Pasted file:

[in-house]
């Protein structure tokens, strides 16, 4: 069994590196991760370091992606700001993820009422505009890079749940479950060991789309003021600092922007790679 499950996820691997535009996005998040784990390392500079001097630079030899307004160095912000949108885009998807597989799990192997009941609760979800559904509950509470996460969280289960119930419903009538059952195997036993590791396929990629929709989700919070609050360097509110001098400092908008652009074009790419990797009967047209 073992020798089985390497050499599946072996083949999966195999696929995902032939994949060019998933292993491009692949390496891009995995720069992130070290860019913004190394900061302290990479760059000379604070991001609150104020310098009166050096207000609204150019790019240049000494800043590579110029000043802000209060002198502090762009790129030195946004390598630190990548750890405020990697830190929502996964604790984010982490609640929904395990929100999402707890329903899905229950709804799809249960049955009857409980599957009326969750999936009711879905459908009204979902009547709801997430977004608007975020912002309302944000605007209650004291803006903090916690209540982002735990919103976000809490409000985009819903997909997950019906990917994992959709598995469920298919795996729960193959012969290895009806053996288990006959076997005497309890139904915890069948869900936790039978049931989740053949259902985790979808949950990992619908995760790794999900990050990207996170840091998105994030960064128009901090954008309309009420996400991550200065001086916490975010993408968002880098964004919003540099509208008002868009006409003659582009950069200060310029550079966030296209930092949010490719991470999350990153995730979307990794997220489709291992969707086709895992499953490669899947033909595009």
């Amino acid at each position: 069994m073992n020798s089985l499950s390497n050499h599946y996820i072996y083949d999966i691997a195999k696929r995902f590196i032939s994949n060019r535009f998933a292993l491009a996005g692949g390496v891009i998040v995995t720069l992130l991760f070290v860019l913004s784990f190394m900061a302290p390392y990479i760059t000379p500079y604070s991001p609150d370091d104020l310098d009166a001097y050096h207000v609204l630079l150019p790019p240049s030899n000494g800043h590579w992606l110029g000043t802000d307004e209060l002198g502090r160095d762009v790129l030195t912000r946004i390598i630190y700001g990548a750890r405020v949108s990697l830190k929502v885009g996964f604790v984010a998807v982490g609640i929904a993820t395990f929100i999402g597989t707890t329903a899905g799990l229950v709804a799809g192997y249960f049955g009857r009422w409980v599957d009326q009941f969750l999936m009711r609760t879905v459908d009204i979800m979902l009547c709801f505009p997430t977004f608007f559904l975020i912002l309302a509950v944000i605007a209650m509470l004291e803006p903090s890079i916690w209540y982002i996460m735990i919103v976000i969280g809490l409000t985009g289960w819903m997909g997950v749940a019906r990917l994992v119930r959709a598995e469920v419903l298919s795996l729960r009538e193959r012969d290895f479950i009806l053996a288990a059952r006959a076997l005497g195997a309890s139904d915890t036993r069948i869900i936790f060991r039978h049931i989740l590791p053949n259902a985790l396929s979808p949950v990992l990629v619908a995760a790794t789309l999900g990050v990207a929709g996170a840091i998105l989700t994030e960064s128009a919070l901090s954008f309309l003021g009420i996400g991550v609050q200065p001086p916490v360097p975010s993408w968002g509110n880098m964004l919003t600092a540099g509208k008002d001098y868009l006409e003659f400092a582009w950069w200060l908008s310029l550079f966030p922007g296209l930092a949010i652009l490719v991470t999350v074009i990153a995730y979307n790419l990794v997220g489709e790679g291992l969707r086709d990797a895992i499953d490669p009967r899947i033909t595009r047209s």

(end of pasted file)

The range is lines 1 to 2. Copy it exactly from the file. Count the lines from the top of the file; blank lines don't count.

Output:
[in-house]
């Protein structure tokens, strides 16, 4: 069994590196991760370091992606700001993820009422505009890079749940479950060991789309003021600092922007790679 499950996820691997535009996005998040784990390392500079001097630079030899307004160095912000949108885009998807597989799990192997009941609760979800559904509950509470996460969280289960119930419903009538059952195997036993590791396929990629929709989700919070609050360097509110001098400092908008652009074009790419990797009967047209 073992020798089985390497050499599946072996083949999966195999696929995902032939994949060019998933292993491009692949390496891009995995720069992130070290860019913004190394900061302290990479760059000379604070991001609150104020310098009166050096207000609204150019790019240049000494800043590579110029000043802000209060002198502090762009790129030195946004390598630190990548750890405020990697830190929502996964604790984010982490609640929904395990929100999402707890329903899905229950709804799809249960049955009857409980599957009326969750999936009711879905459908009204979902009547709801997430977004608007975020912002309302944000605007209650004291803006903090916690209540982002735990919103976000809490409000985009819903997909997950019906990917994992959709598995469920298919795996729960193959012969290895009806053996288990006959076997005497309890139904915890069948869900936790039978049931989740053949259902985790979808949950990992619908995760790794999900990050990207996170840091998105994030960064128009901090954008309309009420996400991550200065001086916490975010993408968002880098964004919003540099509208008002868009006409003659582009950069200060310029550079966030296209930092949010490719991470999350990153995730979307990794997220489709291992969707086709895992499953490669899947033909595009």